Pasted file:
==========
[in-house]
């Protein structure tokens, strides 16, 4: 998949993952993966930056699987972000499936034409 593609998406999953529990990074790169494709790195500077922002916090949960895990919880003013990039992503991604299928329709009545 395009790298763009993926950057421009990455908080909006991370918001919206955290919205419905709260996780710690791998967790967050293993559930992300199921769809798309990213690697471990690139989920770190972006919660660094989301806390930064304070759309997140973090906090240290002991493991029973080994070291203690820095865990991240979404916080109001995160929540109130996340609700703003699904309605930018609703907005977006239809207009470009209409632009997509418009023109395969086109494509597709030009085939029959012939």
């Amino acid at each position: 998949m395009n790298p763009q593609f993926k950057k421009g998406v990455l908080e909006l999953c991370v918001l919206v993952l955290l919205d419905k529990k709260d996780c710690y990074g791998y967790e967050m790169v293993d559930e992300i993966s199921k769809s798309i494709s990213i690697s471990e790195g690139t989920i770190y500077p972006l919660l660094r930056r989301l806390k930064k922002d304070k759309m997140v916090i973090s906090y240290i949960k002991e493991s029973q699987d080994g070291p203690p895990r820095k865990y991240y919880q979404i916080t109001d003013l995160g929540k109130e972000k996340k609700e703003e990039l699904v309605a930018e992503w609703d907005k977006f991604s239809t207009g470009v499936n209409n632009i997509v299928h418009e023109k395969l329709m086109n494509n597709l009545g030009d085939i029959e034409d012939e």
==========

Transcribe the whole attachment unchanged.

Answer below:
[in-house]
């Protein structure tokens, strides 16, 4: 998949993952993966930056699987972000499936034409 593609998406999953529990990074790169494709790195500077922002916090949960895990919880003013990039992503991604299928329709009545 395009790298763009993926950057421009990455908080909006991370918001919206955290919205419905709260996780710690791998967790967050293993559930992300199921769809798309990213690697471990690139989920770190972006919660660094989301806390930064304070759309997140973090906090240290002991493991029973080994070291203690820095865990991240979404916080109001995160929540109130996340609700703003699904309605930018609703907005977006239809207009470009209409632009997509418009023109395969086109494509597709030009085939029959012939």
């Amino acid at each position: 998949m395009n790298p763009q593609f993926k950057k421009g998406v990455l908080e909006l999953c991370v918001l919206v993952l955290l919205d419905k529990k709260d996780c710690y990074g791998y967790e967050m790169v293993d559930e992300i993966s199921k769809s798309i494709s990213i690697s471990e790195g690139t989920i770190y500077p972006l919660l660094r930056r989301l806390k930064k922002d304070k759309m997140v916090i973090s906090y240290i949960k002991e493991s029973q699987d080994g070291p203690p895990r820095k865990y991240y919880q979404i916080t109001d003013l995160g929540k109130e972000k996340k609700e703003e990039l699904v309605a930018e992503w609703d907005k977006f991604s239809t207009g470009v499936n209409n632009i997509v299928h418009e023109k395969l329709m086109n494509n597709l009545g030009d085939i029959e034409d012939e």